Main image of article Breaking Down Video Gamer Demographics

Video games are bigger than ever. Every day, millions of children and adults pick up a controller and guide characters through virtual worlds. If you’re a tech professional who’s interested in entering the video game industry, knowing as much as possible about the gaming market and the people playing video games is essential.

According to the Entertainment Software Association’s (ESA) annual 2023 Essential Facts About the U.S. Video Game Industry report, which was released in July, 65 percent of Americans play video games (that’s the equivalent of 212.6 million weekly players), and the average gamer’s age is 32. “Playing video games has become the norm, as those who first learned to play on early consoles now share their joy of play with their own children and grandchildren, resulting in an expansive and diverse player community,” Stanley Pierre-Louis, President and CEO of the ESA, wrote in a statement accompanying the release of that report.  

Here are some other key stats from the report about how people play video games:

  • 58 percent of adult video game players play games on multiple platforms (i.e., smartphones, consoles, and more).
  • Some 64 percent of players rely on smartphones for gaming, and 12 percent exclusively rely on a smartphone for their games.
  • “Casual” games such as puzzle and arcade games are the most popular among U.S. gamers.

While it’s difficult to determine how many people around the world play video games, it’s clear that the global video game industry is truly a massive business. Eighty percent of video gamers play games with others, making it a way for people to effectively bond over similar interests.

If you’re a software developer or other tech pro interested in the video game market, you can use much of this data to determine your path through the video game industry (which is also becoming increasingly diverse). For example, focusing on casual games for smartphones can yield an audience and revenue.

According to a survey of 2,300 game developers by the Game Developers Conference (as part of its annual State of the Game Industry report), developing for the PC interests developers the most, followed by popular consoles, Android and iOS devices. It’s worth noting how virtual reality (VR) and augmented reality (AR) devices are well down the list of desired platforms for future development, suggesting those cutting-edge technologies haven’t yet seen widespread interest or adoption among video gamers and video game developers:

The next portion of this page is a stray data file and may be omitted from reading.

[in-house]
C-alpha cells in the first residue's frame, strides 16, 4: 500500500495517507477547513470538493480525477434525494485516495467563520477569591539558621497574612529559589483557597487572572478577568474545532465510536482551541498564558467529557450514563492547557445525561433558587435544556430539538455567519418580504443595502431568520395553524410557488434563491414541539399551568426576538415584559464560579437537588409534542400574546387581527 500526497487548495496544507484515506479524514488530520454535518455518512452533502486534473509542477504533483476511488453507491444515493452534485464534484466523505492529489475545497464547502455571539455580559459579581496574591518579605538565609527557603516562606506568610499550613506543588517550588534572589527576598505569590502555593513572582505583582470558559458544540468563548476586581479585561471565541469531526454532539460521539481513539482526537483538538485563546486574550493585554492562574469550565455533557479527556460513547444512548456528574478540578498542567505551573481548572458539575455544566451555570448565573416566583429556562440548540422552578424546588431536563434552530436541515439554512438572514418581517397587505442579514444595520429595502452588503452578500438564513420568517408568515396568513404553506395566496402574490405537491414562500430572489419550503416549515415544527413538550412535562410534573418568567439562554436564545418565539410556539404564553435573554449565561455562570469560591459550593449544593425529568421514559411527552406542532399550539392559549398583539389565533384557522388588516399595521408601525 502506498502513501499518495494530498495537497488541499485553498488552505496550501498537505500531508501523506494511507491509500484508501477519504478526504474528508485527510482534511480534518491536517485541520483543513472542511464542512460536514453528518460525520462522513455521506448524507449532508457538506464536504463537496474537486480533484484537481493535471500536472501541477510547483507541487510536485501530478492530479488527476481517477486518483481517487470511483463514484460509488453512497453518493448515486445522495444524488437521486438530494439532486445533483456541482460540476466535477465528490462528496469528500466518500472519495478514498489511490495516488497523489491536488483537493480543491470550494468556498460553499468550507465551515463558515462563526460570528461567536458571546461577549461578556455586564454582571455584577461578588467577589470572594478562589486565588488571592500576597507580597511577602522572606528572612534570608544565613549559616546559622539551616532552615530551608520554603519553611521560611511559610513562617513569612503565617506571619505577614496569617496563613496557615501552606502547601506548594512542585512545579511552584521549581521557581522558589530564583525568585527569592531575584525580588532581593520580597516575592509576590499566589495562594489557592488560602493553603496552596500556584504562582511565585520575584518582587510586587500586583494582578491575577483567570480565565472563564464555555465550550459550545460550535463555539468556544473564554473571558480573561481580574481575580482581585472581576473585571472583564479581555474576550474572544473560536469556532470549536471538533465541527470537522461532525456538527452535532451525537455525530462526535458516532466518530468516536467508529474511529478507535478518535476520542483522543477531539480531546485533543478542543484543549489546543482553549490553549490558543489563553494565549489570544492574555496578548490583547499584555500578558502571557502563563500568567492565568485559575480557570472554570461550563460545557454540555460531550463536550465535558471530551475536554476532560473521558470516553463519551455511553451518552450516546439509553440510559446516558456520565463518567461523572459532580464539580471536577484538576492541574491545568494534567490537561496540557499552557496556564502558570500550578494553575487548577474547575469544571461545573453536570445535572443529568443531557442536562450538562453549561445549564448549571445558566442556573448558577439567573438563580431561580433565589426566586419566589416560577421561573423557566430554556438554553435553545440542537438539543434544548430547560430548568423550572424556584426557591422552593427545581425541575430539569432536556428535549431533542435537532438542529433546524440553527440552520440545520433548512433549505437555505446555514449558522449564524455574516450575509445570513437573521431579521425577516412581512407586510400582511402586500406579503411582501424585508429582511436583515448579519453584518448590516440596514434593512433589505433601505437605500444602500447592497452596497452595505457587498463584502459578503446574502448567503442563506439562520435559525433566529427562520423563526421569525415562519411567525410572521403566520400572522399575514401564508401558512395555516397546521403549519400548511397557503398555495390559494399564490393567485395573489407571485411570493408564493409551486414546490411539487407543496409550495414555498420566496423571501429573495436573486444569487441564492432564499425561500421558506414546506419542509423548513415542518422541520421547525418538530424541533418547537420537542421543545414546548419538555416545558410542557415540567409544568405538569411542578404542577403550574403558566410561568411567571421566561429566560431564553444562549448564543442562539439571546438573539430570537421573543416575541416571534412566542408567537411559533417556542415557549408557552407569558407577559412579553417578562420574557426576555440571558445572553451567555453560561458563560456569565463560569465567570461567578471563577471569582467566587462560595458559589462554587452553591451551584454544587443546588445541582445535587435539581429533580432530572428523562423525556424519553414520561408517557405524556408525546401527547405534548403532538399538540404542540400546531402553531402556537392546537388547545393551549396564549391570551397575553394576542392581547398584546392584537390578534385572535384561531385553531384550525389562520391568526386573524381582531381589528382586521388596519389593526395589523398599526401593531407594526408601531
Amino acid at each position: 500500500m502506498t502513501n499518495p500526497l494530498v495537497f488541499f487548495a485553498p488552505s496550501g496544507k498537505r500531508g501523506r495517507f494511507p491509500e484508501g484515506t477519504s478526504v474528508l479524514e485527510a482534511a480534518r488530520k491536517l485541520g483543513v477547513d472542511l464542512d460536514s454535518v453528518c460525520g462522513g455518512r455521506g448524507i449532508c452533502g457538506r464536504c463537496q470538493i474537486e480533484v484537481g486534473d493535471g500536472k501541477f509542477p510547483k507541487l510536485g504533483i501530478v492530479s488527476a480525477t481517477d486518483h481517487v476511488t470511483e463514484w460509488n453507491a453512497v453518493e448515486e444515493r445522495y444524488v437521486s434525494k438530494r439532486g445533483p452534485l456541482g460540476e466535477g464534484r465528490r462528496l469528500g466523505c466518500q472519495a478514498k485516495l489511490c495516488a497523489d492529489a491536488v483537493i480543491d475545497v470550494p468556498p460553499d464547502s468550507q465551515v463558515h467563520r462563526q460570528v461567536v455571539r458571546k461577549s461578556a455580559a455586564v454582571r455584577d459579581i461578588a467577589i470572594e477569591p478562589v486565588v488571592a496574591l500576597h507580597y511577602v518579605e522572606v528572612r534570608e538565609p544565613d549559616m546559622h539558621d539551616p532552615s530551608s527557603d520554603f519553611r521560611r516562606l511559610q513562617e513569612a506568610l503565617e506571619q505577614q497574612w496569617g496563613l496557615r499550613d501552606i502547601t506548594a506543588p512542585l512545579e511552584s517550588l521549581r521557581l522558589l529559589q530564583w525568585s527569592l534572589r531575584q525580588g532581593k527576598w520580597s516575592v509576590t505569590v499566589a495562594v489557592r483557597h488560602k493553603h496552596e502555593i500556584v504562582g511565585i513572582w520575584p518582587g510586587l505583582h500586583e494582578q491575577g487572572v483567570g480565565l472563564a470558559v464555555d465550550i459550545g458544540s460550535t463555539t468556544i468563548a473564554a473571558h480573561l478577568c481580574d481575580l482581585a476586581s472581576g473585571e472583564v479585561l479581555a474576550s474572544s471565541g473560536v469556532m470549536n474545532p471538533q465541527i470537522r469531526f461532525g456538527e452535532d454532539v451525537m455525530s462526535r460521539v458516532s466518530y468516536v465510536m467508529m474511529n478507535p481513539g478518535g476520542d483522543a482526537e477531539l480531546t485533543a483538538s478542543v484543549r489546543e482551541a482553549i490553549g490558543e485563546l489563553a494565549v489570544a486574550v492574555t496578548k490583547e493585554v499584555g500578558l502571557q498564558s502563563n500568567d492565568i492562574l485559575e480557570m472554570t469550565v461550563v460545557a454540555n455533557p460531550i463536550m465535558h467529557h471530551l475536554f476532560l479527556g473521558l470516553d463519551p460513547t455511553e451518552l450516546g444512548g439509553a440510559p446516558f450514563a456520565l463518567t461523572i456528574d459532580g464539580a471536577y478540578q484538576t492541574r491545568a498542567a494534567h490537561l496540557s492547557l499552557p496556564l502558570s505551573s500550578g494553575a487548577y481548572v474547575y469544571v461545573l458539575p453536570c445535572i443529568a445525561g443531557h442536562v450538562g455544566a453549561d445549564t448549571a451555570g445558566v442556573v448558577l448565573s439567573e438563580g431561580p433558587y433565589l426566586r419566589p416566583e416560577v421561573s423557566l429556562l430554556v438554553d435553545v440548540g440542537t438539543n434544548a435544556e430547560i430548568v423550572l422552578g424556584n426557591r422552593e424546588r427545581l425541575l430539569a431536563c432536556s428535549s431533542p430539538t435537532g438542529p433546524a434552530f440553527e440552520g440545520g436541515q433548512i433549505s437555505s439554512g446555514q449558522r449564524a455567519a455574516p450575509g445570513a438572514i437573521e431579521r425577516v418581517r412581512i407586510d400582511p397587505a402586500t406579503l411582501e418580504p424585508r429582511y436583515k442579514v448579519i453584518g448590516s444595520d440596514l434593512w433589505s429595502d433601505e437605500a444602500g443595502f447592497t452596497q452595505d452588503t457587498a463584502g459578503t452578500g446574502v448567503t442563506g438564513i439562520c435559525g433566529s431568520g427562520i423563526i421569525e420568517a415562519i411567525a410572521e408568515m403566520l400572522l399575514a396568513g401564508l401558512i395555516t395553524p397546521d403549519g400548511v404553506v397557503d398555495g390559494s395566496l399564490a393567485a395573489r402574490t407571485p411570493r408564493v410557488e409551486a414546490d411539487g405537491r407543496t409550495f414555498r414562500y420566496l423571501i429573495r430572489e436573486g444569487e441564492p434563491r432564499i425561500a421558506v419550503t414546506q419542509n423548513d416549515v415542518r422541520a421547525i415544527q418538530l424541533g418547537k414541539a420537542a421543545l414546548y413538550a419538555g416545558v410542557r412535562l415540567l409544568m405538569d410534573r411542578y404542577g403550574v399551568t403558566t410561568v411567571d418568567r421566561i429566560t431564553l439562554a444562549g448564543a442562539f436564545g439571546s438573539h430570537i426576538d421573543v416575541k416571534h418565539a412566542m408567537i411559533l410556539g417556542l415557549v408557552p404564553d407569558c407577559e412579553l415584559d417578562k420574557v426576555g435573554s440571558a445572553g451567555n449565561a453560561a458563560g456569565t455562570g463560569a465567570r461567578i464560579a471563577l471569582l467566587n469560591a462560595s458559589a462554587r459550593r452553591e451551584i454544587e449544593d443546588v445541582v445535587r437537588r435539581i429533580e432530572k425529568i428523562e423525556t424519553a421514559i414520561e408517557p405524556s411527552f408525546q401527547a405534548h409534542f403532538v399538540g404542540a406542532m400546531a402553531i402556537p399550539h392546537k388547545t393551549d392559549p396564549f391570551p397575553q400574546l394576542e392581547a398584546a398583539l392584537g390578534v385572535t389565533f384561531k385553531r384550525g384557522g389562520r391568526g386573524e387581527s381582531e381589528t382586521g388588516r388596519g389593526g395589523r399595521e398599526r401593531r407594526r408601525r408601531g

No matter what your preferred platform or video game developer career path, keep in mind that the gaming industry is expected to grow from $220 billion last year to more than $583 billion in annual revenue by 2030. For developers, the job can also prove relatively lucrative: the average salary for a game developer in the US is $74,649 per year, according to Glassdoor.

Lightcast, which collects and analyzes millions of job postings from across the country, suggests these skills pop up frequently in postings for game developers:

  • Game development (of course)
  • C++
  • Level design
  • Epic Unreal Engine
  • Adobe Photoshop
  • Maya
  • Art Direction
  • Microsoft C#
  • Zbrush
  • 3D Modeling/Design
  • Prototyping
  • Python
  • Animation
  • Software Engineering
  • Gaming Industry Knowledge
  • QA
  • Unity

It’s especially important to know Unity and Unreal, the two most popular game development platforms. If you’re interested in mobile games, knowledge of iOS and Android is likewise critical. For iOS, that means mastering Swift and Objective-C; for Android, Java and Kotlin (the Android developer portal also features all the documentation you need).

The video game industry will only grow larger in coming years. If you master the right skills, you can build games that delight millions—and establish a wonderful career in the process.